Contract farming continues generally to provide better returns than in-hand farming, despite a big drop in returns to both farmer and contractor from the 2015 harvest.
Harvest results for 2015 from Bidwells, Strutt & Parker and Savills put farmer total returns from contract farming agreements (CFAs) in a range between £307/ha and £328/ha while contractors earned total returns of £319 to £333/ha.
The results cover mainly combinable cropping farms with some root crop contribution and, in a small minority of cases, higher value crops such as salads.
Contract Farming Agreements
- Total returns to farmer from 2015 harvest generally in range from £307/ha to £328/ha
- Contractor total returns of £319/ha to £333/ha
- CFAs help reduce fixed costs
- Often a more efficient way of operating arable businesses
- Generally offer better returns than letting out land on FBTs
- Maintain working farmer status for income and inheritance tax purposes
- Retains more control than FBT over husbandry issues
- Share of total returns moving closer to 50:50 overall
“Looking at the long-term performance of CFAs since 2007, farmers have received an income slightly above a typical rent for a three to five-year farm business tenancy (FBT),” said Robert Gazely, a partner in Strutt & Parker’s farming department.
The firm’s figures show farmer income at an average £31/ha higher than comparable average FBT rents since 2007.
CFAs allowed farmers to operate with lower working capital requirements while retaining active involvement, management control and a trading status which had tax benefits, said Mr Gazely.
“As a farmer, as opposed to a landlord, you have much more control over how the land is managed so you can work together on problems such as blackgrass control.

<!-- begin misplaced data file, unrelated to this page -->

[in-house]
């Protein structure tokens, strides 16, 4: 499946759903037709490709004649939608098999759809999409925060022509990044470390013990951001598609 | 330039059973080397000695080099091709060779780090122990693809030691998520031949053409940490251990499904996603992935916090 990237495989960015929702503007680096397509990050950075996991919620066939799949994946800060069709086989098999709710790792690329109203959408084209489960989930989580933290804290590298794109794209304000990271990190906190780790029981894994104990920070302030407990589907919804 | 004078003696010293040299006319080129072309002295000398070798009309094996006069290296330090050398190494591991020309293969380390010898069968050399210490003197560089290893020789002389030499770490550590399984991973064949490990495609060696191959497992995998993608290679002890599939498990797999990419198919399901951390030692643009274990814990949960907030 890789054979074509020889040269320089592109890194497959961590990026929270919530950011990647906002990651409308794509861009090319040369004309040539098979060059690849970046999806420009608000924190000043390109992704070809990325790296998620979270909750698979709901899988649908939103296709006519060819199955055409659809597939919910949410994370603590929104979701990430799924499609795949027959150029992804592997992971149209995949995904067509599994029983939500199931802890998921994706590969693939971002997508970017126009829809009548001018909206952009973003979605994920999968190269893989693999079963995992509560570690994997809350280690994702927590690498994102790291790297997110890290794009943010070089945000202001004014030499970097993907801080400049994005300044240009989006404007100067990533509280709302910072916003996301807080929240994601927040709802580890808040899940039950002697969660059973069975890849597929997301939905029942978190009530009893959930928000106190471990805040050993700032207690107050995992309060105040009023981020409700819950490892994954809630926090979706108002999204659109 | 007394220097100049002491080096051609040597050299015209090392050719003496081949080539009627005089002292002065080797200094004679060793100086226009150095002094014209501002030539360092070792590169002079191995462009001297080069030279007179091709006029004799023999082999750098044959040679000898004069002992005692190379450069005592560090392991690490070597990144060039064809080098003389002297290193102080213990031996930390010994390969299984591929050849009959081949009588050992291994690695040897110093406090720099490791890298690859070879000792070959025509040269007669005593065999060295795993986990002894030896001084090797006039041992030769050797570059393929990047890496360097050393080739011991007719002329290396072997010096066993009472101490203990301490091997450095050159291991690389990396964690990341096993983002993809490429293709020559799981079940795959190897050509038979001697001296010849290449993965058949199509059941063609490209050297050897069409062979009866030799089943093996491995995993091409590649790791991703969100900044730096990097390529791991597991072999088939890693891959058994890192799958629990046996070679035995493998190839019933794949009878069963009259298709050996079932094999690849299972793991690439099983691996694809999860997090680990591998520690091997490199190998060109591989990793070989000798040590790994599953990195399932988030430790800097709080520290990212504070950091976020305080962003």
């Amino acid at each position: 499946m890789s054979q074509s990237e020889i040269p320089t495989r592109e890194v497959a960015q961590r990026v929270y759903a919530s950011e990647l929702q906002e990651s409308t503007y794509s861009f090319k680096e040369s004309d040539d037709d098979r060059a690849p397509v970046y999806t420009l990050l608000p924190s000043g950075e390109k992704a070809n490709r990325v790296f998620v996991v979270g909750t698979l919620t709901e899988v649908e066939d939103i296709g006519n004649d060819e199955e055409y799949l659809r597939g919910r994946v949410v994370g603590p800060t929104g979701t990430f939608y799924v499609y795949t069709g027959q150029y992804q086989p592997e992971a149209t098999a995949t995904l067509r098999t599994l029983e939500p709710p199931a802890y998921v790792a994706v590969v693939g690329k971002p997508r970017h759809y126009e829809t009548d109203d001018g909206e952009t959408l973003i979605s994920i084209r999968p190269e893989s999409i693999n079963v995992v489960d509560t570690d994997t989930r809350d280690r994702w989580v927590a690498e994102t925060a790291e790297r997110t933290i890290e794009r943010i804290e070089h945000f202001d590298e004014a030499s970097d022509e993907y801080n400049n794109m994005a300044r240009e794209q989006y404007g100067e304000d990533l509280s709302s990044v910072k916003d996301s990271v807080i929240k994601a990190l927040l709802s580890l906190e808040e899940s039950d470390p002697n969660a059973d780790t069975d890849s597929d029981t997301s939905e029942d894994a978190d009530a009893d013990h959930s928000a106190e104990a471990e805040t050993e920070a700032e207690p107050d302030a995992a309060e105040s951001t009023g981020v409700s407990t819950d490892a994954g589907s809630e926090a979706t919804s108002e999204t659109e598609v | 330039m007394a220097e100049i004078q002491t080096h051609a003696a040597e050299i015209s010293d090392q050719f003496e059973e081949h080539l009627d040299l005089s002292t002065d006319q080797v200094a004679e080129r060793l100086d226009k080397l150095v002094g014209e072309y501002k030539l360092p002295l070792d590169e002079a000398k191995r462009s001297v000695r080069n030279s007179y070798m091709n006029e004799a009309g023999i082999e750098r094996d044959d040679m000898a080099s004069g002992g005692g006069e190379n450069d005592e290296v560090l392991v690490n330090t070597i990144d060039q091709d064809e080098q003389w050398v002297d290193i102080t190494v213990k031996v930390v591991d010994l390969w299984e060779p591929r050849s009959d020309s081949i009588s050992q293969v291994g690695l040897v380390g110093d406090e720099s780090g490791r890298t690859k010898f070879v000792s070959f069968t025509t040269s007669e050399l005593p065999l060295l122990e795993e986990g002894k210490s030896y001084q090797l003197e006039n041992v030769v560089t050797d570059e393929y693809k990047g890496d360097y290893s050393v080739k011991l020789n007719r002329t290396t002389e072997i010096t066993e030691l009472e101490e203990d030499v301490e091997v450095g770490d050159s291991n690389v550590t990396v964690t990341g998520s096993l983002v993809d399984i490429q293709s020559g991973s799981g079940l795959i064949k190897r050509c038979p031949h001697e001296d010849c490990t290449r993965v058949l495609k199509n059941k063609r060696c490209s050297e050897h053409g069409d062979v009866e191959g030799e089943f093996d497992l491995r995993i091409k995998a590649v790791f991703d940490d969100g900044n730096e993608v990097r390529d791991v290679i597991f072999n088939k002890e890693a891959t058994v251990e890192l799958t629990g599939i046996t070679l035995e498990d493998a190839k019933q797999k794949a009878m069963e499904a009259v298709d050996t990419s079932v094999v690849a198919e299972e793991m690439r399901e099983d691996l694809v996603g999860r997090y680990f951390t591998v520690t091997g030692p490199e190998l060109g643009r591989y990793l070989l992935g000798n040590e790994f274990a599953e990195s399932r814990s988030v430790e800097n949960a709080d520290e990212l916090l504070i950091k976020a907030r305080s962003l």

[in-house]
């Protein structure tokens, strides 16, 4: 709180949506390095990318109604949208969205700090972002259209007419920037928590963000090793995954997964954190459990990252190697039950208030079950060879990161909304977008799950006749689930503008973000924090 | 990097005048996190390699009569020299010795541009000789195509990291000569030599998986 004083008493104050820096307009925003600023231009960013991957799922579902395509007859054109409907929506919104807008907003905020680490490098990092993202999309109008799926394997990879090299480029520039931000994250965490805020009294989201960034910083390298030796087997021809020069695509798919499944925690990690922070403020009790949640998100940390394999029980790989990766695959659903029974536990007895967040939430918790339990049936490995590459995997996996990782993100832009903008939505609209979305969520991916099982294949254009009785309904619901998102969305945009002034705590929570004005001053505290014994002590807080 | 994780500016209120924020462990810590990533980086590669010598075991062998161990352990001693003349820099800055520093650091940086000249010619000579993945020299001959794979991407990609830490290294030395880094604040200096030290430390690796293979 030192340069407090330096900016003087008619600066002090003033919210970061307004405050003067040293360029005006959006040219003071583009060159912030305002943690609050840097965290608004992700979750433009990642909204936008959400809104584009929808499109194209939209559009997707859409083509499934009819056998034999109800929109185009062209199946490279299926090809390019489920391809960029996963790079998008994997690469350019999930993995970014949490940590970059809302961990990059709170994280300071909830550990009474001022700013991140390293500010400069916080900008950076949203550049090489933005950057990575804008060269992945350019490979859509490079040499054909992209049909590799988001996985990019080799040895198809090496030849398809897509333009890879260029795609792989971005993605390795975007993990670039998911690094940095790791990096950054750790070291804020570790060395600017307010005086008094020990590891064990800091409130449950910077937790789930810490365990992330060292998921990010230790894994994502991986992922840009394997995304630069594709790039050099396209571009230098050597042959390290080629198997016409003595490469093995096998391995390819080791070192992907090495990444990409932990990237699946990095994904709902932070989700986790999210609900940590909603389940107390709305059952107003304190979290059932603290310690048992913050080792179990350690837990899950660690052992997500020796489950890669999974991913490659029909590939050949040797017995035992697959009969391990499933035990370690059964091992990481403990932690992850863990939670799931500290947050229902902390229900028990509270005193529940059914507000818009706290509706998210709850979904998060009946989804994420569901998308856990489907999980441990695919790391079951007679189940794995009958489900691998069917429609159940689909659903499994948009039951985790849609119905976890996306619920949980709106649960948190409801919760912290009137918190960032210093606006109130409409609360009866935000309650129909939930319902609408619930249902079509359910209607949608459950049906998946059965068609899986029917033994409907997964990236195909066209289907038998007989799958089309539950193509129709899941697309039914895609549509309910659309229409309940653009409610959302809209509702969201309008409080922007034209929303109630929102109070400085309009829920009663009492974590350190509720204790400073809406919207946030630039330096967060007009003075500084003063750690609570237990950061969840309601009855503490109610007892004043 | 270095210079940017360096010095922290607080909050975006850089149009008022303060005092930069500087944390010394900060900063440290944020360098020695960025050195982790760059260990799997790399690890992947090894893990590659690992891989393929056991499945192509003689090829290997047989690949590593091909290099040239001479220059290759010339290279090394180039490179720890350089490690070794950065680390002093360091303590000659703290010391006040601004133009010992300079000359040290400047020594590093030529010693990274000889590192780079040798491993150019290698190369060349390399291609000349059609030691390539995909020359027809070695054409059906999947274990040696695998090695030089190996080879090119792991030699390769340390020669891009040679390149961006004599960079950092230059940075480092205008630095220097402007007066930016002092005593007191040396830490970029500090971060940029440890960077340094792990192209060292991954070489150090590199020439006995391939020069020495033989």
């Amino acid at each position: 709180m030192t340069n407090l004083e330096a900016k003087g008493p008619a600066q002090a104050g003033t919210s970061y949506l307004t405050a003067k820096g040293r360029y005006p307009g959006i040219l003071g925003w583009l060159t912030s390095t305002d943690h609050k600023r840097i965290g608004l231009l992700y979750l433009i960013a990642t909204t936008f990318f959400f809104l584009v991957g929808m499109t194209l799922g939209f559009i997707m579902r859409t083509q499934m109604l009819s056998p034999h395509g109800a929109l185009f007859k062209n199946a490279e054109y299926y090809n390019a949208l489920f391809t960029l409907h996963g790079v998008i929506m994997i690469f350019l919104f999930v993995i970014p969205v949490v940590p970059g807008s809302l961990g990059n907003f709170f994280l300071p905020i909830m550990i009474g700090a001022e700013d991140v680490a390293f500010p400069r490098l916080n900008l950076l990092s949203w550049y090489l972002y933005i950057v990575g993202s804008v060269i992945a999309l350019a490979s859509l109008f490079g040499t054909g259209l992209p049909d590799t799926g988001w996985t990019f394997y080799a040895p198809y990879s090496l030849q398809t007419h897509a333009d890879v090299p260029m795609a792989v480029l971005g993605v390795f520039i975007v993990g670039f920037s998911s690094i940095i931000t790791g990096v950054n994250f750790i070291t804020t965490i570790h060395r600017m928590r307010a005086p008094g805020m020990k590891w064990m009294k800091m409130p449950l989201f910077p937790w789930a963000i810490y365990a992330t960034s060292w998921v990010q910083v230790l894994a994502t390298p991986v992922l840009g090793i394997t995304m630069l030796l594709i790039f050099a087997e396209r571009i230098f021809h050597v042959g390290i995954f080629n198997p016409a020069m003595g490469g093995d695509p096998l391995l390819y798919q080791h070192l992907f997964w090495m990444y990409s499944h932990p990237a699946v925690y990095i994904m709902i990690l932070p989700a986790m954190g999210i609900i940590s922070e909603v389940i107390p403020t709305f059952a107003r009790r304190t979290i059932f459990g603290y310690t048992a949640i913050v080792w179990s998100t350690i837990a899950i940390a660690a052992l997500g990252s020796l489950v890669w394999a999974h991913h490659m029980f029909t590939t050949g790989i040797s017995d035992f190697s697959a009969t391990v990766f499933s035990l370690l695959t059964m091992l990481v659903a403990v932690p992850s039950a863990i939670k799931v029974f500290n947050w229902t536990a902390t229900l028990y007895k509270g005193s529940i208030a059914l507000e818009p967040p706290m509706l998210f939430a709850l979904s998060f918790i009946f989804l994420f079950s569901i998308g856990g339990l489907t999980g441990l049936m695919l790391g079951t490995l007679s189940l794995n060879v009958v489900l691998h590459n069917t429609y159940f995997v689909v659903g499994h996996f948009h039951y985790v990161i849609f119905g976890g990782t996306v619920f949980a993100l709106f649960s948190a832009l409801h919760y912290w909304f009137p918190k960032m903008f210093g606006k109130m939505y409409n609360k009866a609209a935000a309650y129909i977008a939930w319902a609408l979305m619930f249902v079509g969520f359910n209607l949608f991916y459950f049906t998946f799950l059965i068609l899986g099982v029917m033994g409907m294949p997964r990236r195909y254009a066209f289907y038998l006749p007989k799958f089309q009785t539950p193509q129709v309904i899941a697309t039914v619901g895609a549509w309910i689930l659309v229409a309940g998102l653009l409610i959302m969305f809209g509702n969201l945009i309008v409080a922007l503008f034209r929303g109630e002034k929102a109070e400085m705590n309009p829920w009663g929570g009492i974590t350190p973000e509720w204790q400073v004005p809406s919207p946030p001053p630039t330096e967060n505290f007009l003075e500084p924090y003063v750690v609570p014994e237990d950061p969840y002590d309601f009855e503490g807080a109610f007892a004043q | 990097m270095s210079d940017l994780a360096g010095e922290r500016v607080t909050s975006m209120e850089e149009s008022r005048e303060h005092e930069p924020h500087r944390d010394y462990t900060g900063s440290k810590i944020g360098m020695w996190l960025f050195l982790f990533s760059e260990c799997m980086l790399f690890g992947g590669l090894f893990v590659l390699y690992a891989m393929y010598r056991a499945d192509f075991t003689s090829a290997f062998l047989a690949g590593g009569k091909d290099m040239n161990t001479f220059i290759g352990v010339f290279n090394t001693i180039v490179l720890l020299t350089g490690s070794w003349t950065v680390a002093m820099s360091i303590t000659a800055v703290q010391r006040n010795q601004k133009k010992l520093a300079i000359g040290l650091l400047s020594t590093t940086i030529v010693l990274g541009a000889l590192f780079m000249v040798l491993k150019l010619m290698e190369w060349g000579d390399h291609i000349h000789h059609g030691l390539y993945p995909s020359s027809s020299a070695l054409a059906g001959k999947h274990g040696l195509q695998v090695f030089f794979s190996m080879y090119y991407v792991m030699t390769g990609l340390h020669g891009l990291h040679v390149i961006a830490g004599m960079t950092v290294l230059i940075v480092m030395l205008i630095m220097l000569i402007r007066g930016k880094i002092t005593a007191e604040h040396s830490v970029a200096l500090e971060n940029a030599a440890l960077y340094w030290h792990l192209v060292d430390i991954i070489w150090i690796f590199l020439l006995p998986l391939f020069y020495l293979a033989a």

“This avoids storing up problems for the future and protects the value of the land.”
Savills’ figures show CFA operations have lower average total fixed costs compared with in-hand operations, with contractors generally able to make cost savings and benefit from economies of scale.
They also tended to use labour and machinery more fully through the year than in-hand farming businesses, said Andrew Wraith, Savills’ head of food and farming.
“CFAs, on average, have provided the best returns through lower costs for landowners but operator expertise is key,” said Mr Wraith.
“Contractors are looking hard at returns. Some of the professional contractors do have relatively high costs because they are well kitted-out but that structure means they are less flexible and are still being undercut by farmers neighbouring contract land.”
The terms of some contract agreements are being tweaked mid-term after a couple of years where there has been very little, if any, surplus, making it difficult for contractors to make a profit.
Others, where the term is ending this harvest, will change hands as some operators refuse to continue at the rates that farmers want to see.
Bidwells’ data shows that variable costs have grown consistently without necessarily being reflected in yields, suggesting that not all this investment was delivering returns, said the firm’s report.
It shows variable costs at £452/ha, a slight drop on 2014 costs but 40% higher than in 2010.
While fertiliser costs fell for the fourth year in a row, spending on sprays continued to rise and was 45% up on 2010 levels.
Over the past 10 years CFA terms had become far more robust, moving much closer to a 50:50 overall income split between farmer and contractor, even where there were several tranches of surplus split, said head of agribusiness Jonathan Armitage.
“A fundamental issue about returns in these agreements is that it’s all about farm performance, not about whether you add £5/ha to the farmer’s prior charge or to the contractor fee.
“It’s about whether you’ve got the right people doing the right things and producing consistent results in a sustainable way on these farms.”
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